The Power of Broad and Narrow Emotions

Your feelings are an invaluable toolbox to construct well-being.

Most of us have been taught to think of emotions as being either “positive” or “negative.” This way of viewing emotions can be a very self-limiting habit. Assigning positive or negative connotations to our feelings is especially pernicious in Western culture, where we have been taught that feeling “good” is “normal” and feeling “bad” is a sign of dysfunction or weakness.

In addition, many of us seek to control our emotions. We make the mistake of thinking we must restrict or suppress how we feel, to meet some personal or social expectation. The reality is, our emotions are not some strange and unknowable force, or the vestigial remains of animal instinct that serve no purpose other than to torment us. They are a natural, integral part of what it means to be human. Appreciation of our emotions gives us a richer, deeper experience of life. They’re also a vital toolbox for approaching life heroically.

Here’s an alternate way to view emotions: think of traditionally “positive” feelings—such as gratitude, love, and happiness—as being “broad,” and “negative” emotions—like sadness, anger, and fear—as “narrow.”

Build with the Broad

Research in the discipline of positive psychology shows us the role of positive/broad emotions is more than just a mere shot of “good vibes.” What we call positive emotions are those that make us feel expansive. Thus, they “broaden” our appreciation of life. They raise our consciousness, and our awareness of ourselves and others, in a way that increases our well-being. It also helps us connect with others in a beneficial way.

A leading positive psychology researcher, Dr. Barbara Fredrickson, is a pioneer of the broaden-and-build theory, which contends that the feel-good emotions evolved to encourage pro-social behaviors. In other words, fear and safety in numbers are not the only motivators for bringing people together.

However, there’s more to consider than just the obvious social benefits. Additionally, broad emotions allow us to build personal resilience resources such as self-confidence, curiosity, and creativity. There are also the physical perks from the release of “happiness hormones” like oxytocin, dopamine, and serotonin.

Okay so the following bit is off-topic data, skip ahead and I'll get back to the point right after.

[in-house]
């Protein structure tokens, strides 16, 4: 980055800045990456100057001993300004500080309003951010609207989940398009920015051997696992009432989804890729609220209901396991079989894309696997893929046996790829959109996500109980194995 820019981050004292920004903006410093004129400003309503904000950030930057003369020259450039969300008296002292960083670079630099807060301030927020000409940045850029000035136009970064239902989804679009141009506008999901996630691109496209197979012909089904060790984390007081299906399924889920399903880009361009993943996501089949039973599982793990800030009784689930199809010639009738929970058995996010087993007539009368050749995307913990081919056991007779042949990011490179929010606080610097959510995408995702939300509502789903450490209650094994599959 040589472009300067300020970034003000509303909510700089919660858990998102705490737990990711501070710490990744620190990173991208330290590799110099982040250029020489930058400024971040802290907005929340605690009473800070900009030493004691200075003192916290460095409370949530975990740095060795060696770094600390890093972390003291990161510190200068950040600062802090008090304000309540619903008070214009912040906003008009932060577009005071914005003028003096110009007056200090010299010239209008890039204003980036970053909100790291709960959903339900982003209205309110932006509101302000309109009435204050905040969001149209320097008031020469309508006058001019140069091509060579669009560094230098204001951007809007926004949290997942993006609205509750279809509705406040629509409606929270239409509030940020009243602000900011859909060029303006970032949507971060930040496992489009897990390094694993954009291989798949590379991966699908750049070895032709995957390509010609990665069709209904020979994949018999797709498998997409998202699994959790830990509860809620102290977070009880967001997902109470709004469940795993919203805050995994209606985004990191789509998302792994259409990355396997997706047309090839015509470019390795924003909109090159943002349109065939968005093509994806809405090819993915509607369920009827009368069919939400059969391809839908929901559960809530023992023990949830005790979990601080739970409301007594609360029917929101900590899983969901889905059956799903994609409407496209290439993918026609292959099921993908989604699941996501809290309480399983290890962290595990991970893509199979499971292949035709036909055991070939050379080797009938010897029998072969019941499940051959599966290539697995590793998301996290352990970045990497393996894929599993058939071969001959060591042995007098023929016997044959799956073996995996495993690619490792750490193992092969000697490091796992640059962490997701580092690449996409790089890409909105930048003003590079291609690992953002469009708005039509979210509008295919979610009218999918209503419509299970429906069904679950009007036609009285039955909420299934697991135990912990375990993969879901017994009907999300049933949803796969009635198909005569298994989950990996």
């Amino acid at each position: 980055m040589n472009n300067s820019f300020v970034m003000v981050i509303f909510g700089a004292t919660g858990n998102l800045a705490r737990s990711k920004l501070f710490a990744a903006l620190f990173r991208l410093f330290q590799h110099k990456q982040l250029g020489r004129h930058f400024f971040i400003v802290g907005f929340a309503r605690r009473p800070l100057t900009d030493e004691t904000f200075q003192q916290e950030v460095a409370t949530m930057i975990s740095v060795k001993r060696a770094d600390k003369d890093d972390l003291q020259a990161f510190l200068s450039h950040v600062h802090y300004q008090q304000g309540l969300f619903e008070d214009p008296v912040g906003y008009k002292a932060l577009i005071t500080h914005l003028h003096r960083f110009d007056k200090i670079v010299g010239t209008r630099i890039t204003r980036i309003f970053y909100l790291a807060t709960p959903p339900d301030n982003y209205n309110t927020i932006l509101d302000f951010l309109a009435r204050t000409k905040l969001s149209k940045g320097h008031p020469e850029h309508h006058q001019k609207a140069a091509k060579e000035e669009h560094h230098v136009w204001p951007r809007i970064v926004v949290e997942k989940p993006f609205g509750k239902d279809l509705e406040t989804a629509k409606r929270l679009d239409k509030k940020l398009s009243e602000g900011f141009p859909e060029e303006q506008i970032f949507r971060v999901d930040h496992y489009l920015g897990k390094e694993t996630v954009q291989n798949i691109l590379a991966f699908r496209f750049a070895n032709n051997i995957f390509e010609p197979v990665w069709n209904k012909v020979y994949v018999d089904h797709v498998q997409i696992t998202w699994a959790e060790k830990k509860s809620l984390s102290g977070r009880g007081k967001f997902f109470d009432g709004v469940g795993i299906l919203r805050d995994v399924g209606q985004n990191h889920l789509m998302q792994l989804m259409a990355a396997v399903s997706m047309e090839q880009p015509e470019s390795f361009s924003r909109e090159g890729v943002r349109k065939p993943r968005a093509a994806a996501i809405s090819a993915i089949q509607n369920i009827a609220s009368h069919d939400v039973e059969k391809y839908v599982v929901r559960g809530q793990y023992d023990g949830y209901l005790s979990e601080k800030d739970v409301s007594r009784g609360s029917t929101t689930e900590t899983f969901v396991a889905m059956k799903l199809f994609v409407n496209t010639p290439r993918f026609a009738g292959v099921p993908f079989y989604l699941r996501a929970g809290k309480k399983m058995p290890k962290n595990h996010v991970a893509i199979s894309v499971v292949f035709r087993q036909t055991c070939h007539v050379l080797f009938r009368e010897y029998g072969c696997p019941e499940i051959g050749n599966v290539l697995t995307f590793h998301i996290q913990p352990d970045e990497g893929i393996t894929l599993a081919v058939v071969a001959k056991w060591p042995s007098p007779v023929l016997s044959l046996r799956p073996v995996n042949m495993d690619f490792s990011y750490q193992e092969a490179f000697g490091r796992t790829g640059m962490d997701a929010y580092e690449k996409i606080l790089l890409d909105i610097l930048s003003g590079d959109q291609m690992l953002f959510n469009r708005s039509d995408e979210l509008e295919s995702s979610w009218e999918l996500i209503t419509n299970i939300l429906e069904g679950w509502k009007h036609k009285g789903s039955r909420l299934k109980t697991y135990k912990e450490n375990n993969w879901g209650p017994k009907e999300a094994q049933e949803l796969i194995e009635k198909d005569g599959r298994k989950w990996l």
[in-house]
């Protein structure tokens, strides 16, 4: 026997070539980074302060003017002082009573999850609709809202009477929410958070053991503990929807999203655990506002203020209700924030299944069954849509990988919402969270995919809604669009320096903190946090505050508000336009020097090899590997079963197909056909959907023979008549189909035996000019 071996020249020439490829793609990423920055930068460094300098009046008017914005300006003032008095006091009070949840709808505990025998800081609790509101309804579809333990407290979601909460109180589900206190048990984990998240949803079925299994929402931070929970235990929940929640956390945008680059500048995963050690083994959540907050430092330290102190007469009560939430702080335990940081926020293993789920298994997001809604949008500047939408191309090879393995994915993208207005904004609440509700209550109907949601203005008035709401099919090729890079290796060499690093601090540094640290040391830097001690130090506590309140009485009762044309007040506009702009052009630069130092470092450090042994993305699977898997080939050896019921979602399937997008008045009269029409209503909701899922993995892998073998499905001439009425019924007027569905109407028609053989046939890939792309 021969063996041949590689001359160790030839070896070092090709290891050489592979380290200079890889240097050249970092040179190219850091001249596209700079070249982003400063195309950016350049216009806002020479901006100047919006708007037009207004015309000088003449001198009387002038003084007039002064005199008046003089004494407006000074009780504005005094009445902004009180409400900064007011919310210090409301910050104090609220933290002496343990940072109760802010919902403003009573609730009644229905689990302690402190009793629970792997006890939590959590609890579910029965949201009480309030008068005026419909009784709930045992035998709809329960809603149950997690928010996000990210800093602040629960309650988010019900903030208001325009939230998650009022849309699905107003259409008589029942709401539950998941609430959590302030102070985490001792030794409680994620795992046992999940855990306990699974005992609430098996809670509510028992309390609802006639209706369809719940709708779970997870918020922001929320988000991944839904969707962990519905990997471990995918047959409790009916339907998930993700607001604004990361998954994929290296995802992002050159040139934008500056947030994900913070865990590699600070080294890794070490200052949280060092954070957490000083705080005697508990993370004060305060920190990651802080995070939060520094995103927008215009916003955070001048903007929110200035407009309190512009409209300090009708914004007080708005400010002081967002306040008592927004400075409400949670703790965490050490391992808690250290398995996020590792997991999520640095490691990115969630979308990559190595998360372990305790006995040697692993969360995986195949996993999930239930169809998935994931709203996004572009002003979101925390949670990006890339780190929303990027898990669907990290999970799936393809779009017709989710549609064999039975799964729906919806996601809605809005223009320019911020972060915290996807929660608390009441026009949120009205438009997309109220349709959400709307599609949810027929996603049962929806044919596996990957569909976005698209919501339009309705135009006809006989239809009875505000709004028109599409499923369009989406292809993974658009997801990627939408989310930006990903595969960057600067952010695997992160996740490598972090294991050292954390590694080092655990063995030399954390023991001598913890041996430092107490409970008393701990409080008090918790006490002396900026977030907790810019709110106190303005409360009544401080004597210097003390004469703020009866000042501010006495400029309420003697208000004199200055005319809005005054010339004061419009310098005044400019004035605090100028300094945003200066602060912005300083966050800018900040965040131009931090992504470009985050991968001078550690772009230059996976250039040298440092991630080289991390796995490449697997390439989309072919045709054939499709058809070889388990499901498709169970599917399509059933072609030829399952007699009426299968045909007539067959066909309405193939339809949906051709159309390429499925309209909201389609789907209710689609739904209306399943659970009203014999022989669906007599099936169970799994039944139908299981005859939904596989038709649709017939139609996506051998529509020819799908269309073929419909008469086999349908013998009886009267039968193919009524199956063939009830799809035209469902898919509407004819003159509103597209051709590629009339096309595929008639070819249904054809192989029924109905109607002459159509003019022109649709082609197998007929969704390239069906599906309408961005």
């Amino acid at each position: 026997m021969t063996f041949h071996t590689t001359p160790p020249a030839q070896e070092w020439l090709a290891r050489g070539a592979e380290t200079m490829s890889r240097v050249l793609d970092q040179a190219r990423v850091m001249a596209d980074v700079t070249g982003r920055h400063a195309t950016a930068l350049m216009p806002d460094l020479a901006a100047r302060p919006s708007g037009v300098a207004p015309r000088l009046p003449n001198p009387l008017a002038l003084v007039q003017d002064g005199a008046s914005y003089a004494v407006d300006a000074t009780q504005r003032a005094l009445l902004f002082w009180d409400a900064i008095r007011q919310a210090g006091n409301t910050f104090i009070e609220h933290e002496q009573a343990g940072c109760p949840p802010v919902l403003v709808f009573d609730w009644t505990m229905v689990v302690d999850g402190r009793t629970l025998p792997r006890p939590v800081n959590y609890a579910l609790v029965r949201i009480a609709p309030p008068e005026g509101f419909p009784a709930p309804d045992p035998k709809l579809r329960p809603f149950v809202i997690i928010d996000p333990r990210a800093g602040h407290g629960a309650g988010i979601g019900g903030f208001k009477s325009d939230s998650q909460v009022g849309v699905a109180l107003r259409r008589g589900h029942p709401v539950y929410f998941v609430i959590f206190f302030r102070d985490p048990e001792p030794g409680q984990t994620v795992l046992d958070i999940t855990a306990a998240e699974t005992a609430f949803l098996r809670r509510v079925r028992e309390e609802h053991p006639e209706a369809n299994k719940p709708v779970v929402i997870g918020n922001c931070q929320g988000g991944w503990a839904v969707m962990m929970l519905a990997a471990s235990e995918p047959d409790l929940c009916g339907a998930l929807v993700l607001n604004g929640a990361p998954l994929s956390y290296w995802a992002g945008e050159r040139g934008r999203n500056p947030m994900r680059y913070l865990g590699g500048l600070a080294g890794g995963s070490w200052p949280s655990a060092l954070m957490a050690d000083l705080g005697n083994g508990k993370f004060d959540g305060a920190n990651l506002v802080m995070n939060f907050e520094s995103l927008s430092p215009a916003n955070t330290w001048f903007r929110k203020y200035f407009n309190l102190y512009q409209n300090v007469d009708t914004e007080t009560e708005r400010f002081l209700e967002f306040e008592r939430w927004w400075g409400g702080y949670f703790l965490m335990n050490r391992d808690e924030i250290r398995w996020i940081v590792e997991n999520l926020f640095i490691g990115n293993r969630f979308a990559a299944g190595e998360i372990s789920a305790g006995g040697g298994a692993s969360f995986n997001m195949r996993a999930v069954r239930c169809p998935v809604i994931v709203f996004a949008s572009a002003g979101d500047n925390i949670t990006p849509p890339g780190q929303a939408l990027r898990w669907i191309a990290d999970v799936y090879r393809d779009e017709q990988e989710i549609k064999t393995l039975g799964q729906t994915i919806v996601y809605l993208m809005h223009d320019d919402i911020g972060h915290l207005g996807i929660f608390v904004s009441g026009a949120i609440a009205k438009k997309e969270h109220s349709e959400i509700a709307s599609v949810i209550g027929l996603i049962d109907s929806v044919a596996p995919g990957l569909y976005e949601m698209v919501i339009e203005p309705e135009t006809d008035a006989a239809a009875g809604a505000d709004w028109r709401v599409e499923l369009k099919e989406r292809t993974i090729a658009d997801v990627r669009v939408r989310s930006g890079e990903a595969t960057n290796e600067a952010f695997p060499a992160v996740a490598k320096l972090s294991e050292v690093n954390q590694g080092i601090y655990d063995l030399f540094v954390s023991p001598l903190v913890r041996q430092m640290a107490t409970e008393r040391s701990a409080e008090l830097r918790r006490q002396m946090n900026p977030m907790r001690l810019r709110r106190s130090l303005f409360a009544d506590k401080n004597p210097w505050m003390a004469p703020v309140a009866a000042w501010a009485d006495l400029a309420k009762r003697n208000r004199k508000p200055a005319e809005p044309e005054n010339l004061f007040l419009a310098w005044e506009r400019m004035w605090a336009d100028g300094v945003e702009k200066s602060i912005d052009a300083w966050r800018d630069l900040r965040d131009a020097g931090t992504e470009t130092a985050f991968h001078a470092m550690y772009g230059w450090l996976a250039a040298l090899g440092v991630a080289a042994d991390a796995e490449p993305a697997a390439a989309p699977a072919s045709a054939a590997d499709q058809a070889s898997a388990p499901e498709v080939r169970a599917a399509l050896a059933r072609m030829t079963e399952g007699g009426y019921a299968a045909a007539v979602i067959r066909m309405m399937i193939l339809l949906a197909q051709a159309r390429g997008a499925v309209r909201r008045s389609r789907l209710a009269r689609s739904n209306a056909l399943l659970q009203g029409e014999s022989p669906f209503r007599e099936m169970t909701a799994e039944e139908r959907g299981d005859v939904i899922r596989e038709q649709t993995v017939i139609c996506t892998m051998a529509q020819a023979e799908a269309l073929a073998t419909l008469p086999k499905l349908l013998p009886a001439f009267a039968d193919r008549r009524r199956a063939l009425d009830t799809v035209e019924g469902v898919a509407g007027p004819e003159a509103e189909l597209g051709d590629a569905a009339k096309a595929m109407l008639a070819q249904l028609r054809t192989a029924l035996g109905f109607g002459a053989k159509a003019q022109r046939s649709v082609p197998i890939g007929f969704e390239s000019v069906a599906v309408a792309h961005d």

When we feel broad emotions, we can open up to the world, imagine possibilities, and dare to hope. Life becomes more than just a matter of survival; it becomes something to savor. Broad emotions allow us to thrive.

Focus with the Narrow

If positive emotions broaden you, the negative emotions do the opposite; they narrow your perspective and force you to focus. Of course, this is fueled by our fear-based survival instincts. But there’s more to the narrow emotions than the subconscious urge to fight or flee.

Just like physical pain, narrow emotions are a warning signal. This is why it’s imperative to not suppress your sadness, anger, doubt, and fear. Negative emotions are meant to be felt and explored. They’re like a Geiger counter for detecting thoughts that are limiting you. When you can identify beliefs that hold you back from enjoying life, you can work on cultivating new beliefs that better serve you.

Seeing these emotions as narrow rather than negative transforms them into another pathway for personal development. They can help us in self-contemplation and self-exploration. Even anger, in limited amounts, can aid us in achieving goals. If we use them sparingly and avoid them becoming chronic, feelings like anger or frustration can motivate us to work harder and spur innovation.

At Your Service

We need all of our emotions, both broad and narrow. As a wise man I know says, “despite what you may have been told, all emotions do serve you.” Don’t brush this message off as “stating the obvious.” When was the last time you really paid attention to your emotions, not to mention your emotional health?

Let broad and narrow emotions serve their intended purpose for you. Don’t neglect these natural inner tools that can help you better navigate the adventure of life.


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A version of this post appeared on The Good Men Project.

Photo credit: Shutterstock

Author: Anthony Simeone

I'm a writer, speaker, and an advocate for everyday heroism. I have over two decades of experience in the practical application of literature, philosophy, psychology, and other disciplines. The culmination of my work is the Live the Hero program, a life philosophy that promotes personal development combined with service to others. Live the Hero combines the wisdom found in the arts and humanities with the latest discoveries related to research in heroism science and positive psychology. You can learn more at

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